Mr. David Dudley Field, representing here the defendant in error, having moved to dismiss the case, as not within the provision of the statute, and stated fully the grounds of his motion2—to wit, that it must clearly appear on the record that an authority exercised under the United States was distinctly presented—that it 'did arise and was applied'—and that the decision was against the authority so set up; and arguing that a mere forbearance by the government to assert rights was not an 'authority' to take the minerals—Mr. Reverdy Johnson was heard contra:
He contended that, by the laws of Mexico, from which this region came to us, a grant of the mere land did not carry the minerals under it; that the law of England was apparently the same as respected the government, and that this appeared by the Case of the Mines reported by Plowden;3 that in the case at bar, the grant by the United States to Boggs's lessor, Fr emont, had passed no metals; and that, so far as Fr emont was concerned, these still belonged to the United States. He referred to the fact, as well known, that a special system of law had grown up in the mining States, by which possessory claims, though perhaps, in a view purely abstract, trespasses against the United States, had been long impliedly protected and upheld by the National Government, and had recently been even the subject of protection by statute.4 This court had also recognized the value of such claims independently of the statute. In Sparrow v. Strong5 the court said it was impossible to shut our eyes to the public history which informs us that, under Territorial and State legislation, and 'not only without interference by the National Government, but under its implied sanction, vast mining interests have grown up, employing many millions of capital, and contributing largely to the prosperity and improvement of the whole country.' It was of course under this implied authority from the government that the Mining Company rested their case, as to one of its defences, in the court below. The lands were confessedly mineral lands. The suit was for the mines as well as for the lands.
The company asserted, among other things, that they were in prior possession, 'according to the usages and regulations established and in force in the mining district, for the purpose of extracting gold from the rock;' plainly making it to be understood that they were there in the only way in which they could so be there, to wit, under the authority of the United States; whether a permissive authority or one by direct grant, it mattered not. Either was enough to make the party there rightfully. The court below decided against the authority so set up under the United States. The decision was as matter of law; or, to use the court's own language, there was 'no license within the legal meaning of that term.' Nothing short of an act of Congress, the court considered, could constitute a license; that forbearance was all that existed here, and that forbearance was not enough; it alone conferred 'no positive right.' The decision, therefore, was plainly on law as well as on fact; or on law alone, fact being assumed.
The CHIEF JUSTICE delivered the opinion of the court.
No question is raised by the pleadings, of which this court has jurisdiction upon writs of error to the Supreme Court of California, unless by the allegation of prior possession of this land for the purpose of taking out the minerals. But this allegation does not set up any authority exercised under the United States in taking such possession, nor any treaty or statute of the United States, in virtue of which it was taken. Nor does it anywhere appear from the record that the decision of the State court was against the validity of any such authority, treaty, or statute. The case brought before us is, therefore, wanting in the requirement made essential to our jurisdiction by the 25th section of the Judiciary Act.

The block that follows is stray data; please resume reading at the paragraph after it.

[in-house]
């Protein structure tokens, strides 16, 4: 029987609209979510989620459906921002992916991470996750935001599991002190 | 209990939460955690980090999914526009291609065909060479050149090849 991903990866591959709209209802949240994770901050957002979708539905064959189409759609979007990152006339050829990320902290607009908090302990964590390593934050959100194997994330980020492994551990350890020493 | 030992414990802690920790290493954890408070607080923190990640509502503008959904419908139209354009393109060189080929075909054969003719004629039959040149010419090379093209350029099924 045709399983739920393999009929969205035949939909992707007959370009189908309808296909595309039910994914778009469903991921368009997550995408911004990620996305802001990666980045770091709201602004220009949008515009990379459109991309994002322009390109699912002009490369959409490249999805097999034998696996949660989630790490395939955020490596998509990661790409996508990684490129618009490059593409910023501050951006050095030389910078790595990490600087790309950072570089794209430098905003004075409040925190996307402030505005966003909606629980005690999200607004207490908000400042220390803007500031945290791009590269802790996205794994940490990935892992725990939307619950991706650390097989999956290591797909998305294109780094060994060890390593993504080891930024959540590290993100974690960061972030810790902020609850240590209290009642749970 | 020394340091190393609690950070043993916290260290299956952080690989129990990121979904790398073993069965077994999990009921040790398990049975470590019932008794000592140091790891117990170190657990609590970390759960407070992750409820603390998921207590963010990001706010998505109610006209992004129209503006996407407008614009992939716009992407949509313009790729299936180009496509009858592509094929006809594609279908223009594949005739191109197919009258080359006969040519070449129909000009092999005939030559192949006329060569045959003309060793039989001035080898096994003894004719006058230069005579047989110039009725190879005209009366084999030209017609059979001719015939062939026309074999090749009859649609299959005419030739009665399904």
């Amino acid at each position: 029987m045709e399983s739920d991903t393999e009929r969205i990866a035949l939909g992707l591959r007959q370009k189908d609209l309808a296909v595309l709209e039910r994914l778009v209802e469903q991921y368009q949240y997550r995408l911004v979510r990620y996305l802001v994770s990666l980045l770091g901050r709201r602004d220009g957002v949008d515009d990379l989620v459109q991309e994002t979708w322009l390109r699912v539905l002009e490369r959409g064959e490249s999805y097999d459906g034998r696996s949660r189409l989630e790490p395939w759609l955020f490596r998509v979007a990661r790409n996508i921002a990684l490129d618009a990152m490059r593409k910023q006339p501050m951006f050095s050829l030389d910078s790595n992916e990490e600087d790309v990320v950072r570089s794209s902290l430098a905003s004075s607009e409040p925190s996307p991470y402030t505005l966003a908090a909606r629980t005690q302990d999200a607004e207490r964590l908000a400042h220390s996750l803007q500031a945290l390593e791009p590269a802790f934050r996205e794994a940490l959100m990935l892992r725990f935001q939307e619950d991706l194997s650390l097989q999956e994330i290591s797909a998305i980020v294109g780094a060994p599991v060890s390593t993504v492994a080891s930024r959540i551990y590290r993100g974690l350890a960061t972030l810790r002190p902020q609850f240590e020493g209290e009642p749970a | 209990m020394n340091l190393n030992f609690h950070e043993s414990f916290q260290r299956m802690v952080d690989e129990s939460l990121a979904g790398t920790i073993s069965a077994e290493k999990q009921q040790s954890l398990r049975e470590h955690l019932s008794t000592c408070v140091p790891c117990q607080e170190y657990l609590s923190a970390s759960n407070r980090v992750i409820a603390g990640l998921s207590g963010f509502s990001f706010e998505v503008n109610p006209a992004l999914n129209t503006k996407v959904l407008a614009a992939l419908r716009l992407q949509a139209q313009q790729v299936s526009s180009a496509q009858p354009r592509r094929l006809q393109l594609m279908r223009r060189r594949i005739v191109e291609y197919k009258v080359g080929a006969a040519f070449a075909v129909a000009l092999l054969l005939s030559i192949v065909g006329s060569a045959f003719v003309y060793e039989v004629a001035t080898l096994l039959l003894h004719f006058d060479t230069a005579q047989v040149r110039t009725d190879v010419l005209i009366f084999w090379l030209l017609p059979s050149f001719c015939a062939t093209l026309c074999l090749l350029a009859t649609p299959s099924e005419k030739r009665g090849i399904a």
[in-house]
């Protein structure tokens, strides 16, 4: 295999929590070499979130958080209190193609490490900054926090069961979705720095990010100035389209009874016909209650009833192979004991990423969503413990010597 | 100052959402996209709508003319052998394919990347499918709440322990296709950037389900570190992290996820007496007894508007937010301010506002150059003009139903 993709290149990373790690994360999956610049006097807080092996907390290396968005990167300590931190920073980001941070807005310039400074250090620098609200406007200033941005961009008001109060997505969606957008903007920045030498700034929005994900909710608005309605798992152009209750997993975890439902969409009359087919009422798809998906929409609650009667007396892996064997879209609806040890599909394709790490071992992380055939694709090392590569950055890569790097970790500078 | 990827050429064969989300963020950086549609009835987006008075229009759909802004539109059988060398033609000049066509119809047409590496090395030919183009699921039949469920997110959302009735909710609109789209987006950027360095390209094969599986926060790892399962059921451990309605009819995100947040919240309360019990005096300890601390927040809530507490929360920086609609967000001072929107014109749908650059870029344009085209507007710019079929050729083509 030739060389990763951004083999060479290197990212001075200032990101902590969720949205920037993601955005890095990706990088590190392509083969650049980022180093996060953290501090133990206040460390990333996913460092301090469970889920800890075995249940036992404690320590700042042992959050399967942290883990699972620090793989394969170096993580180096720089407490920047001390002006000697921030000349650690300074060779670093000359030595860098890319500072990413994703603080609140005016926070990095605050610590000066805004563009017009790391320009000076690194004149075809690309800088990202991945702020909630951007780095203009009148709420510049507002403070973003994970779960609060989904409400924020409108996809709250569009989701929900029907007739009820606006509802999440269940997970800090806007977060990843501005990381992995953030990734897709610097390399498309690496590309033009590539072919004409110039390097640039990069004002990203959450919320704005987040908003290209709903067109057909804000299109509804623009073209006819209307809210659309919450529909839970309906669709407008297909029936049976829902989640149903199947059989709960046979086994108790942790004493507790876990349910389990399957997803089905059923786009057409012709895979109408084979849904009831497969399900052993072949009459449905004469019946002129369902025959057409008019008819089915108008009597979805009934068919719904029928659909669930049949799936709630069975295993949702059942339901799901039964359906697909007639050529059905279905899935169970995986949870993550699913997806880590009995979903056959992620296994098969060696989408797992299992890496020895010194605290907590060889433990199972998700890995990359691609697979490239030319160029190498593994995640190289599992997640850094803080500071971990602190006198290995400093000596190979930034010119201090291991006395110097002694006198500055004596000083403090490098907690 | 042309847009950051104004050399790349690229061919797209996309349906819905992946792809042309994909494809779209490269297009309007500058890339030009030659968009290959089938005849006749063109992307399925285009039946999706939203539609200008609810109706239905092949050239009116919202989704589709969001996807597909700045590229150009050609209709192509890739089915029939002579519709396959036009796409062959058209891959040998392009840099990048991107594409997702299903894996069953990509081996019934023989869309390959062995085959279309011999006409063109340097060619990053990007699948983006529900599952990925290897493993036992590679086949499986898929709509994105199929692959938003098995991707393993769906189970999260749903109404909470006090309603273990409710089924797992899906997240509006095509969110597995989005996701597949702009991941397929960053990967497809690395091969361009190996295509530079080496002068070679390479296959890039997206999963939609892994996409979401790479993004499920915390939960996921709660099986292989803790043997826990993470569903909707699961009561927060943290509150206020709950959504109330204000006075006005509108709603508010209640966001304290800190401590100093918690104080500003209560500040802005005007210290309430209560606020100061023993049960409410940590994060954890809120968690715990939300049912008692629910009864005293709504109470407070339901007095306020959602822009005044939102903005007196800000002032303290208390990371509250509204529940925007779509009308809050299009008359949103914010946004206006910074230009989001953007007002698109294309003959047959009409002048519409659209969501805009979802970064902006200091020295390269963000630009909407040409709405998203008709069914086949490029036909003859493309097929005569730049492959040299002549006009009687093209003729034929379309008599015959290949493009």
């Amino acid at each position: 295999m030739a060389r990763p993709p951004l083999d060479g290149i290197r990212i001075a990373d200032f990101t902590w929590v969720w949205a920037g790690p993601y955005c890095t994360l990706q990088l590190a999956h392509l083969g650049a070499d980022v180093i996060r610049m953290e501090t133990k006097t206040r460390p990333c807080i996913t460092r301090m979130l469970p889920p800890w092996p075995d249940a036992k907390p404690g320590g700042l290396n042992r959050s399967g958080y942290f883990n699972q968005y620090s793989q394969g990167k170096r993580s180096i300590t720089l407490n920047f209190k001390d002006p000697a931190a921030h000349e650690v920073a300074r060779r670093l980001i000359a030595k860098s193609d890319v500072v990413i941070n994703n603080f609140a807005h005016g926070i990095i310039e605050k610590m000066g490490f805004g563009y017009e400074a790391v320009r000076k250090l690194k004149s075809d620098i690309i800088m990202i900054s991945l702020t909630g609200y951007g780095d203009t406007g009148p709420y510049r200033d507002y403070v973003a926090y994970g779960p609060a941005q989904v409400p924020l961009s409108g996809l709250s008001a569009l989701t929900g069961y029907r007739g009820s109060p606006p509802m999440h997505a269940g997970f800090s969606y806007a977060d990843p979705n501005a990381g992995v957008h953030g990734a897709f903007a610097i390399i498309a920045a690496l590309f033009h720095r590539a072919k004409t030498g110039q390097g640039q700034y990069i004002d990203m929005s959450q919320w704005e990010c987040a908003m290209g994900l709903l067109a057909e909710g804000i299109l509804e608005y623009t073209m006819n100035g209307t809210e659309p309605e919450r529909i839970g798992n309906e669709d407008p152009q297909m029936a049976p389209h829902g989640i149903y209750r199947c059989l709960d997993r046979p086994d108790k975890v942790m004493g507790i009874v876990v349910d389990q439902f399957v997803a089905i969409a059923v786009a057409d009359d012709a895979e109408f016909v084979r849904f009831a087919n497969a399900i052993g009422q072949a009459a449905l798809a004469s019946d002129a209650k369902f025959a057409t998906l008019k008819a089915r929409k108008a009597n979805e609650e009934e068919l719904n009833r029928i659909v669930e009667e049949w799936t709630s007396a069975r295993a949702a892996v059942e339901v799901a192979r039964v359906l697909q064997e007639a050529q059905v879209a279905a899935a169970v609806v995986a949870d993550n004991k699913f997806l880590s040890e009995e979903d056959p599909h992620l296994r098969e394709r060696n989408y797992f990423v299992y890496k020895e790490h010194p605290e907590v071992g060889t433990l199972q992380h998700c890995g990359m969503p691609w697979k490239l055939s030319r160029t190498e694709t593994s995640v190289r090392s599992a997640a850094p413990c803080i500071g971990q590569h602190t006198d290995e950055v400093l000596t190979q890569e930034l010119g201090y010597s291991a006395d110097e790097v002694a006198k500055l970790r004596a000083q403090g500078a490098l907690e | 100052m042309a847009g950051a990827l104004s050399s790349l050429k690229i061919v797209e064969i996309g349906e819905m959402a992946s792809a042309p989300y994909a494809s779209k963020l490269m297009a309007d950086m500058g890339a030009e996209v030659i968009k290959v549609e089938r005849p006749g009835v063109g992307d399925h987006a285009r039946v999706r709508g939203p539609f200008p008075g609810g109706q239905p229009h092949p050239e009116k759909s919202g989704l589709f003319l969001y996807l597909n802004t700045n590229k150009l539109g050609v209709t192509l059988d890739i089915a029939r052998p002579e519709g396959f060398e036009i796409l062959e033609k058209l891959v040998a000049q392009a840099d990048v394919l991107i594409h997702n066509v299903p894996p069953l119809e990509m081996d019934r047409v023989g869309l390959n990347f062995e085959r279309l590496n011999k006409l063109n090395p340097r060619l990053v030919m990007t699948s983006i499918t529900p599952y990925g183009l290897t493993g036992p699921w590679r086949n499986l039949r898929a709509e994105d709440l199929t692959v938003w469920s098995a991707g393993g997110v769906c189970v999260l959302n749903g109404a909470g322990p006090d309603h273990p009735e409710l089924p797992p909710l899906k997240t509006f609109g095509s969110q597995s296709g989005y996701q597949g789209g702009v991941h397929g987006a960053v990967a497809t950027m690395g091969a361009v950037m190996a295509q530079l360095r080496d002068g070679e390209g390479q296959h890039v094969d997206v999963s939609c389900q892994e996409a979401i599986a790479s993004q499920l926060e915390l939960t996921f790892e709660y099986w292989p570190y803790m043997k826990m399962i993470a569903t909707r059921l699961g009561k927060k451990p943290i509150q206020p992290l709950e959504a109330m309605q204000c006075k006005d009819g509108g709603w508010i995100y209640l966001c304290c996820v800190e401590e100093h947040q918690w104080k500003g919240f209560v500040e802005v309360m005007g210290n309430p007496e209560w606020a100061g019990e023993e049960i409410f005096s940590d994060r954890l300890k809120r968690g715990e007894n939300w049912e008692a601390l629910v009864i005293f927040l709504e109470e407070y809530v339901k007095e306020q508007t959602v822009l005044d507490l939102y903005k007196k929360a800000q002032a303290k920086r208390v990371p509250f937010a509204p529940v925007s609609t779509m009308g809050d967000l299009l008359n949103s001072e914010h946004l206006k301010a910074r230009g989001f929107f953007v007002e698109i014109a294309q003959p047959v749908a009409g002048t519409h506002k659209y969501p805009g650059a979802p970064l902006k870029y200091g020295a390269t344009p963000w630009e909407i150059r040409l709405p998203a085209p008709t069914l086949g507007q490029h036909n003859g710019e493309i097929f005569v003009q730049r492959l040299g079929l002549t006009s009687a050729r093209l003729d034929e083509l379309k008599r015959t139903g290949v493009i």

If we were at liberty to look into the opinion of the court for the purpose of ascertaining what questions were made on the argument, and decided by the court, we should find that, upon a liberal construction of the stipulations of counsel, the defendants were allowed to insist that they were warranted in their possession of the lands, for the purpose of extracting the minerals, by a license inferred from the general policy of the State or of the United States, in relation to mines of gold and silver and the lands containing them.
We doubt whether such a claim, even if made in the pleadings, would be such an allegation as would give jurisdiction to this court.
However that may be, there was no decision of the court against the validity of such a license. The decision was, that no such license existed; and this was a finding by the court of a question of fact upon the submission of the whole case by the parties, rather than a judgment upon a question of law.
It is the same case, in principle, as would be made by an allegation in defence to an action of ejectment, of a patent from the United States with an averment of its loss or destruction, and a finding by the jury that no such patent existed, and a consequent judgment for the defendant. Such a judgment would deny, not the validity, but the existence of the patent. And this court would have no jurisdiction to review it.
The writ of error must, therefore, be
See Strong v. Sparrow, supra, pp. 99, 100, 104; and the Appendix, No. 1.
Citing Day v. Gallup, 2 Wallace, 97; Towle v. Farney, 1 Black, 350; Hoyt v. Shelden, Id. 520; Maxwell v. Newbold, 18 Howard, 515; and earlier precedents.
'No possessory action between individuals in any of the courts of the United States for the recovery of any mining title, or for damages to such title, shall be affected by the fact that the paramount title to the land on which said mines are, is in the United States; but each case shall be adjudged by the law of possession.' (Act of February 27, 1865, 13 Stat. at Large, 441.)